Imidacloprid was included in Annex I to Directive 91/414/EEC on 1 August 2009 by Commission Directive 2008/116/EC, and has been deemed to be approved under Regulation (EC) No 1107/2009, in accordance with Commission Implementing Regulation (EU) No 540/2011, as amended by Commission Implementing Regulation (EU) No 541/2011 and Commission Implementing Regulation (EU) No 485/2013.
In accordance with Article 21 of Regulation (EC) No 1107/2009 to review the approval of active substances in light of new scientific and technical knowledge and monitoring data, in January 2014 the European Commission requested the EFSA to perform an evaluation of imidacloprid and provide conclusions as regards the risk to aquatic organisms following consideration of a new study on the toxicity of imidacloprid on aquatic organisms.
The conclusions laid down in this report were reached on the basis of the evaluation of the existing studies that were submitted by the applicant in support of the original approval of imidacloprid, the recent study on the toxicity of imidacloprid on aquatic organisms together with its evaluation undertaken by the Netherlands. In addition, higher tier microcosm/mesocosm studies not available for the original approval of imidacloprid were submitted by the applicant and three other companies and were taken into account, as well as any other data that were judged to be relevant to the assessment. For the latter purpose, EFSA requested the applicant to conduct a systematic literature review in accordance with the EFSA Guidance on the submission of scientific peer-reviewed open literature (EFSA Journal 2011;9(2):2092). The EFSA guidance on tiered risk assessment for plant protection products for aquatic organisms in edge-of-field surface waters (EFSA Journal 2013;11(7):3290) was considered in the current evaluation.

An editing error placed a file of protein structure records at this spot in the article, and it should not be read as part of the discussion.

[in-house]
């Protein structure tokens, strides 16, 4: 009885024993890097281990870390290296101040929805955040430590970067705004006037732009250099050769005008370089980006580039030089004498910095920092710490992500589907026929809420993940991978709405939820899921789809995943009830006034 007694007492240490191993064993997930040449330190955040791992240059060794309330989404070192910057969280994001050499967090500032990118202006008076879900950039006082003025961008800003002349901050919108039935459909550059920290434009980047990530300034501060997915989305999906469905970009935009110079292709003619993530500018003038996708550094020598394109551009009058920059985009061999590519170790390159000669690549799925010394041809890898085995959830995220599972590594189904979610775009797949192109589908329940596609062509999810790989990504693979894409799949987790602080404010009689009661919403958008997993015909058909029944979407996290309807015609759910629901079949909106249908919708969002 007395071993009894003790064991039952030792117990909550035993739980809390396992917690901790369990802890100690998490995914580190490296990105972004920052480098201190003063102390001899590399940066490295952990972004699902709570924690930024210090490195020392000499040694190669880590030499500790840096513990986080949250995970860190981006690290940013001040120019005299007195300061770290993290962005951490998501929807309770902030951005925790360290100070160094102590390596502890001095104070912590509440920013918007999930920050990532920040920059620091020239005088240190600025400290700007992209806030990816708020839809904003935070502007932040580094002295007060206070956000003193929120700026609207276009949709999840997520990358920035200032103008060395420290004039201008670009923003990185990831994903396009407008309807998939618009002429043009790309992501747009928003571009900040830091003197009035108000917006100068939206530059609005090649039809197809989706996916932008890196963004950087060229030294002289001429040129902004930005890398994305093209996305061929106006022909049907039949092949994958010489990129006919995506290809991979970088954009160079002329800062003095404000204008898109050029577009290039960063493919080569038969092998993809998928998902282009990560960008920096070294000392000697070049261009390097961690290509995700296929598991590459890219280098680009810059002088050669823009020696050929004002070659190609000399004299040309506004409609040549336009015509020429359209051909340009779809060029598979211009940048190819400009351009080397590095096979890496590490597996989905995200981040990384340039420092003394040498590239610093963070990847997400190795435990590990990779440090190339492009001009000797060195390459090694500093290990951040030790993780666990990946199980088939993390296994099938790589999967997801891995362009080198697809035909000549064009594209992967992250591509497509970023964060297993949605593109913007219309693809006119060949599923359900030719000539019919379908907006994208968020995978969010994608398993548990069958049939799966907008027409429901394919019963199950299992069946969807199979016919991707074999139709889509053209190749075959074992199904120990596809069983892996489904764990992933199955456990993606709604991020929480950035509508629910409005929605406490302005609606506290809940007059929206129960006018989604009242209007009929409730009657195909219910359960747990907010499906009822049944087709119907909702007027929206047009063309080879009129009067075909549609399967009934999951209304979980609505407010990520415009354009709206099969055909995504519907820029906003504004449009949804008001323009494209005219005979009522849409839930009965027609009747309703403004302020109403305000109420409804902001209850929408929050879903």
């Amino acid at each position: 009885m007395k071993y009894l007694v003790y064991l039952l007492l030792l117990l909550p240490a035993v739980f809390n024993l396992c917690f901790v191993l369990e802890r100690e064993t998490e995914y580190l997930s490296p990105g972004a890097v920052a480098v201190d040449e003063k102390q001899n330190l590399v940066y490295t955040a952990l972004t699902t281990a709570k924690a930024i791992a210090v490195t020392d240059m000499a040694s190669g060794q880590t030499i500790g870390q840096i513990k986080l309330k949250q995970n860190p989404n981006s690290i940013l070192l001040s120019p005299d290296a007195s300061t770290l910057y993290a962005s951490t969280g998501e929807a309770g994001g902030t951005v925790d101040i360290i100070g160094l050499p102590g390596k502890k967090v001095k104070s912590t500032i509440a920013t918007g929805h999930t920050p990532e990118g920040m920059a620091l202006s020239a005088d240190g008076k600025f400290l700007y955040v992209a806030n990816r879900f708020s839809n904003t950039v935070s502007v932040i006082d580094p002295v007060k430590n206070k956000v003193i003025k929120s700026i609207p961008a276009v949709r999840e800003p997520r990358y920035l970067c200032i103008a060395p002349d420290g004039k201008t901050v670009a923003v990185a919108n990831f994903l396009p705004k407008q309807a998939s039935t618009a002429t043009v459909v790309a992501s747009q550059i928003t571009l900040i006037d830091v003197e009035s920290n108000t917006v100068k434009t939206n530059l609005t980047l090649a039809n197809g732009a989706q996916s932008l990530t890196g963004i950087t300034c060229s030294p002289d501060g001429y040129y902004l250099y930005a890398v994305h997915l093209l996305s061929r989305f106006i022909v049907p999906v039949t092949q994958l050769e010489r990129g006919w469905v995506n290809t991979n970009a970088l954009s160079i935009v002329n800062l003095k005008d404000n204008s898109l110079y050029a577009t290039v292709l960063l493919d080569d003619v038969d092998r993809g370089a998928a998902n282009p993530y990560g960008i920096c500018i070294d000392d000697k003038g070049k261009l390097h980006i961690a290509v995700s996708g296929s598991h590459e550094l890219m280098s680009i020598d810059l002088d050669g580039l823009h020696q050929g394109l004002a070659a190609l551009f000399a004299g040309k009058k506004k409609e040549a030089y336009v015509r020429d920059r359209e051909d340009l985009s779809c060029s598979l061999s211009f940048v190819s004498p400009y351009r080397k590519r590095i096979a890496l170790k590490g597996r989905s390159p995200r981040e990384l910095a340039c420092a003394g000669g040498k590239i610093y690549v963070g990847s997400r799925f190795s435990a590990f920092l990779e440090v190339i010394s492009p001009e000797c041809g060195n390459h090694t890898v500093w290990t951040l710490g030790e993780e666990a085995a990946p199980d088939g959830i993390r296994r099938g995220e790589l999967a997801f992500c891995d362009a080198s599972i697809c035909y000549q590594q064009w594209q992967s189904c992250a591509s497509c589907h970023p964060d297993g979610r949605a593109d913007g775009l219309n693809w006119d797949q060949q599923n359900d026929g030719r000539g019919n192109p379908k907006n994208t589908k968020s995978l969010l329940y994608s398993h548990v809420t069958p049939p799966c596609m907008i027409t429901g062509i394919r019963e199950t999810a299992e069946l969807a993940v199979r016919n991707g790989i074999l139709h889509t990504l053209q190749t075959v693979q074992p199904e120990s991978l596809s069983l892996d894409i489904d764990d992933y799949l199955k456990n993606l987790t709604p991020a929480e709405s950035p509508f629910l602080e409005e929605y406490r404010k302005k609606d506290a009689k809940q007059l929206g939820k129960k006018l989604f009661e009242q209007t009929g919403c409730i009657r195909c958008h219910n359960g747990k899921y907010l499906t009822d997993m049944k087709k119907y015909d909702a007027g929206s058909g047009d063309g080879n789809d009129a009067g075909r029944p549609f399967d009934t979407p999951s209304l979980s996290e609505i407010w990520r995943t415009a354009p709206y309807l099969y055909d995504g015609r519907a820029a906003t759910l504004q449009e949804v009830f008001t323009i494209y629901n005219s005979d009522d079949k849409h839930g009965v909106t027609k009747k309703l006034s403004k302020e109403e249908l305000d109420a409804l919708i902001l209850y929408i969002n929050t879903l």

Definitive Regulatory Acceptable Concentrations (RACs) to be used for the acute and chronic risk assessment for aquatic organisms could not be established on the basis of the available data. However, in the absence of further data, the provisional tier-2 RACs should be considered currently as the most suitable approach for addressing the risk to the most sensitive aquatic species. Overall, based on these provisional tier-2 RACs and by following a conservative approach, a high acute and chronic risk could not be excluded for the representative uses in apple and field tomato and a high chronic risk could not be excluded for the representative use in glasshouse tomato, while a low risk may be concluded for the representative use in sugar beet based on a weight of evidence approach. Overall, further data would be needed to draw a firm conclusion and/or to refine the risk assessment.